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PROPERTY & CASUALTY
OCT 29, 2020
Protecting Healthcare Workers During COVID-19
The Centers for Disease Control and Prevention (CDC) has provided a road map for healthcare employers to follow to address safety issues in their facilities and among their employees.
The CDC recommends that “facilities optimize the use of engineering controls to reduce or eliminate exposures by shielding healthcare employees and other patients from infected individuals, using:
Physical barriers and dedicated pathways to guide symptomatic patients through triage areas.
Remote triage facilities for patient intake areas.
If climate permits, outdoor assessment and triage stations for patients with respiratory symptoms.
Vacuum shrouds for surgical procedures likely to generate aerosols.
Reassess the use of open bay recovery areas.
Explore options to improve indoor air quality in all shared spaces.
Optimize air-handling systems (ensuring appropriate directionality, filtration, exchange rate, proper installation, and up-to-date maintenance).
Consider the addition of portable solutions (e.g., portable HEPA filtration units) to augment air quality in areas when permanent air-handling systems are not a feasible option.”
Read more detailed information from the CDC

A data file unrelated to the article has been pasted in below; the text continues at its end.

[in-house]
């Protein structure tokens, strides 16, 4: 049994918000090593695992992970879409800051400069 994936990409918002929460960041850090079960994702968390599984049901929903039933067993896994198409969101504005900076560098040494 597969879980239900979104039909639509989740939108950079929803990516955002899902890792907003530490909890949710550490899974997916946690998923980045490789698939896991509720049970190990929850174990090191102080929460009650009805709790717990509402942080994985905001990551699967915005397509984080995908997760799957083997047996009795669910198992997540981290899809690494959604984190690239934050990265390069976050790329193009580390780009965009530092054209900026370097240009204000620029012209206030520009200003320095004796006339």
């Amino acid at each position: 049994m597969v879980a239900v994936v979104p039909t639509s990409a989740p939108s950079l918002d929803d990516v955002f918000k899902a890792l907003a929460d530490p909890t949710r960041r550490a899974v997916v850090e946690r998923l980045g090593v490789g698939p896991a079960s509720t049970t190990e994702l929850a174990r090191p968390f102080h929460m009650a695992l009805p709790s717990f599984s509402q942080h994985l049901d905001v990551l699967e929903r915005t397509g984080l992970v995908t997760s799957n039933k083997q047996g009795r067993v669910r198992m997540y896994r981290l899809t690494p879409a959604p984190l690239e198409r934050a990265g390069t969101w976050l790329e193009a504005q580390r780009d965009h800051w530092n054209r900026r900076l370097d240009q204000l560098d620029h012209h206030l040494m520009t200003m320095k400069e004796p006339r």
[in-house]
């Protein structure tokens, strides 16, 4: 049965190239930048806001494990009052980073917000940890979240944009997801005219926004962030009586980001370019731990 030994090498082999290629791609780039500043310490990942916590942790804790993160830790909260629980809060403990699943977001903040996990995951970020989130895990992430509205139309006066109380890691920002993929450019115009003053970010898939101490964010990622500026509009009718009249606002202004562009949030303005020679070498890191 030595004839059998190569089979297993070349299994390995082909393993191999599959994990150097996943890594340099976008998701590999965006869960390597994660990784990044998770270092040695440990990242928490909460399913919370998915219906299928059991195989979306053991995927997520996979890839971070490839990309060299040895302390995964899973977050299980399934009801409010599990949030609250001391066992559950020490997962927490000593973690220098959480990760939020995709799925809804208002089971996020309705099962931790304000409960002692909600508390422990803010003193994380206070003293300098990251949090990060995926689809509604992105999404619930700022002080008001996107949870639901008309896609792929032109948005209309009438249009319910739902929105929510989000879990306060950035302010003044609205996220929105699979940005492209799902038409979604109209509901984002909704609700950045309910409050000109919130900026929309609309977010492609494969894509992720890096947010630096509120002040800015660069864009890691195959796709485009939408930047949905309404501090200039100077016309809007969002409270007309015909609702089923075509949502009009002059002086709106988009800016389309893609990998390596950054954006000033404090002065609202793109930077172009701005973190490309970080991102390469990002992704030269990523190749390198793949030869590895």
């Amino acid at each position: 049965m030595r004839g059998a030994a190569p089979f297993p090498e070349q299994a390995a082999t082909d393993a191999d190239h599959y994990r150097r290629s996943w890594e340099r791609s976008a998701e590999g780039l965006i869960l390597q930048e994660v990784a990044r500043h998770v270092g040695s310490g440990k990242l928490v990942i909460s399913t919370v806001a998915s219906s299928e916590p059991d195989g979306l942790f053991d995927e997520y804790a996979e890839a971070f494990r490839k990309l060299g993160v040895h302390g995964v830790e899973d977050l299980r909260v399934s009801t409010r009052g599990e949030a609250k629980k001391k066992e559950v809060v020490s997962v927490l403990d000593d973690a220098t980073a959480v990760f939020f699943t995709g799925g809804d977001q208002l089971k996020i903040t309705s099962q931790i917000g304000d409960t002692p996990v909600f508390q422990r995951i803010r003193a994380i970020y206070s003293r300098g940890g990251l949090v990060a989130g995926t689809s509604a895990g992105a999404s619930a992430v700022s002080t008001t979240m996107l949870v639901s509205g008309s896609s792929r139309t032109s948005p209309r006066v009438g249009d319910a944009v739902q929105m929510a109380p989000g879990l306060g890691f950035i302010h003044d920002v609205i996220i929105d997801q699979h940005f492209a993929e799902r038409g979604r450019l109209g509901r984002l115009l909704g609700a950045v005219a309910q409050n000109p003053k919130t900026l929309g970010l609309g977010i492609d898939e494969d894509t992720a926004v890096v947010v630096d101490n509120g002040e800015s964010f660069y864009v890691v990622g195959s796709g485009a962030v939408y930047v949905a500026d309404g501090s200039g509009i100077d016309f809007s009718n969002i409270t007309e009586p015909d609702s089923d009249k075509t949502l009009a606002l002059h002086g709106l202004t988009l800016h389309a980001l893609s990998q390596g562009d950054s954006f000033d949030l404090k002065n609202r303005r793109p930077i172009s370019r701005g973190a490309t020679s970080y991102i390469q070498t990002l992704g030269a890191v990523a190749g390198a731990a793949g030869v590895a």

Healthcare employers are learning more every day about how to keep their employees safe during the pandemic. Providing the appropriate personal protective equipment is crucial for all healthcare staff, no matter their role in patient care.
Healthcare workers also need to be tested. The CDC has established this set of testing criteria:
Displaying signs or symptoms consistent with COVID-19.
When asymptomatic but with known or suspected exposure to SARS-CoV-2.
When asymptomatic without known or suspected exposure to SARS-CoV-2 for early identification in special settings (e.g., nursing homes).
Following a confirmed diagnosed with SARS-CoV-2 infection to determine when they infection is no longer present.
In addition to addressing their physical well-being, healthcare employers should acknowledge the potential for increased staff stress caused by the pandemic. Medical staff have been asked to work long shifts, with very sick patients, while having a limited understanding about what works best to save lives. They are learning as they go. In some cases, they have become the bridge between dying patients and their families, and in many cases, have watched patients die alone without any family contact.
The CDC provides a series of self-diagnostic questions that help healthcare workers assess their own resilience and coping abilities, and also provides a series of specific resources when the need for help is critical. Read more
Providing for the physical and emotional safety of healthcare workers in safe facilities continues to evolve as we learn more about the pandemic each month. Based on how far many healthcare systems have come already, it appears they take this responsibility seriously.